The recent invasion of Okigwe and izonland by soldiers in a bid to effect what could not be described as a riot situation explicitly buttress how much the present leadership regards the issues of respect for liberty and rule of law. The arrest, detention without trial of Fasheun and members of the OPC are all cases in point. To date, Nigerians still read with utter dismay and embarrassment incidences where the police and other government agencies storm in commando-like operations to newspapers and news media houses to confiscate supposedly “offending” publications. News editors and journalists are arrested and intimidated, Police invaded the house of the former federal senate president in search of the “golden mace”. Till date nobody has inquired who gave them the authority to do so. A government cannot preach or claim to be democratic if it does half-measured democratic policies. Once the mass media are compromised in a state where their freedom for free speech, opinion, and expression is restricted, the democracy and all it’s beautiful features would be jeopardized.
Democracy in the 21st century is tied to global economic rejuvenation. A stable political atmosphere precipitates and encourages investors to the economy. This is the most singular reason why the economies of African nations refuse to attract foreign investors. No investor invests in an economy where there are no clear stated rules and procedures. Many investors to Africa fear losing their investments largely due to the whims of government. Instead of our leaders trying to show and lead by example, our legislatures engage in fist fighting over pettiness and how to share their booty…this is definitely not a good example. Our leaders cannot tell us to listen to Moses, and they go back dancing round the golden calf.
As Nigerians, we should not lose sight of the enormous responsibilities we owe to future generations. We owe the future a legacy of transparent government, a system that makes life less brutish, a just society, an equal society and above all, an ideal nation. We should not wait for the likes of late M.K.O. to experience the bitter pills of the “mad dog” syndrome before we stand and fight to eliminate it. It takes the citizens to rise up and change an unjust system. It begins with the first step and everyone owes Nigeria that duty to help change the country for the better.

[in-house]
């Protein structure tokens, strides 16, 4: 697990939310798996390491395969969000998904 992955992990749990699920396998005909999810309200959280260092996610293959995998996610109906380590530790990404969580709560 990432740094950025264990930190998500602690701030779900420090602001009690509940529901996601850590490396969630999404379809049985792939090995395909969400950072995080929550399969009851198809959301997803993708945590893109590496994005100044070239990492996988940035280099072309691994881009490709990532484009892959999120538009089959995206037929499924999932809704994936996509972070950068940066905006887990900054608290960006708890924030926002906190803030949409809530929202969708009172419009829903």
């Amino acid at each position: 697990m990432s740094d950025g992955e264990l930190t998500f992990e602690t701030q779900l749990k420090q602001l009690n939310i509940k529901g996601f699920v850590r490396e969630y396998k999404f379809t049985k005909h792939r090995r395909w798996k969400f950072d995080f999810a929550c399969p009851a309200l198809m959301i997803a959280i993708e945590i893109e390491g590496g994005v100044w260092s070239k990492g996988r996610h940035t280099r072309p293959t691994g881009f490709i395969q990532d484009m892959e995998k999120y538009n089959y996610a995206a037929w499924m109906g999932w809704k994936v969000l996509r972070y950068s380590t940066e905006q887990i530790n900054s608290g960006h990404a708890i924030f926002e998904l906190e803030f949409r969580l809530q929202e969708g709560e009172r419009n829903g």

Nigerians should not be content to reside overseas and help them build their system while our dear country wallows in abject disarray. Every day in the life of the ordinary Nigerian in Nigeria is brutish; we must overcome this yoke. We must learn how to be civil in dealing with the Niger-delta crisis; we must learn to tolerate issues we don’t necessarily agree with. We should not eliminate the Ogonis because the government hates them. The people of Okigwe and the entire Igboland should be spared their present agony. Same goes for the OPC members who are clamoring for right to self-actualization.
Conversely the Christians and non Muslims in the sharia imposed states should be guaranteed their freedom inherent in the constitution of the federal republic of Nigeria which allows for freedom to religion, opinion, association, etc., without any imposed religion dictating for them what their health concerns or social concerns and restriction should be. We have courts to solve these issues. The police should be thought to respect the liberty of accused persons .The police should remain an impartial arbiter and not an army of occupation used by Lord Luggard in his famous “race to Nikki”.
Fellow countrymen, let us join hands to make this country work. Daily, Nigerians are denied their liberties, freedom and rights… VIGILANCE IS THE PRICE TO PAY FOR LIBERTY.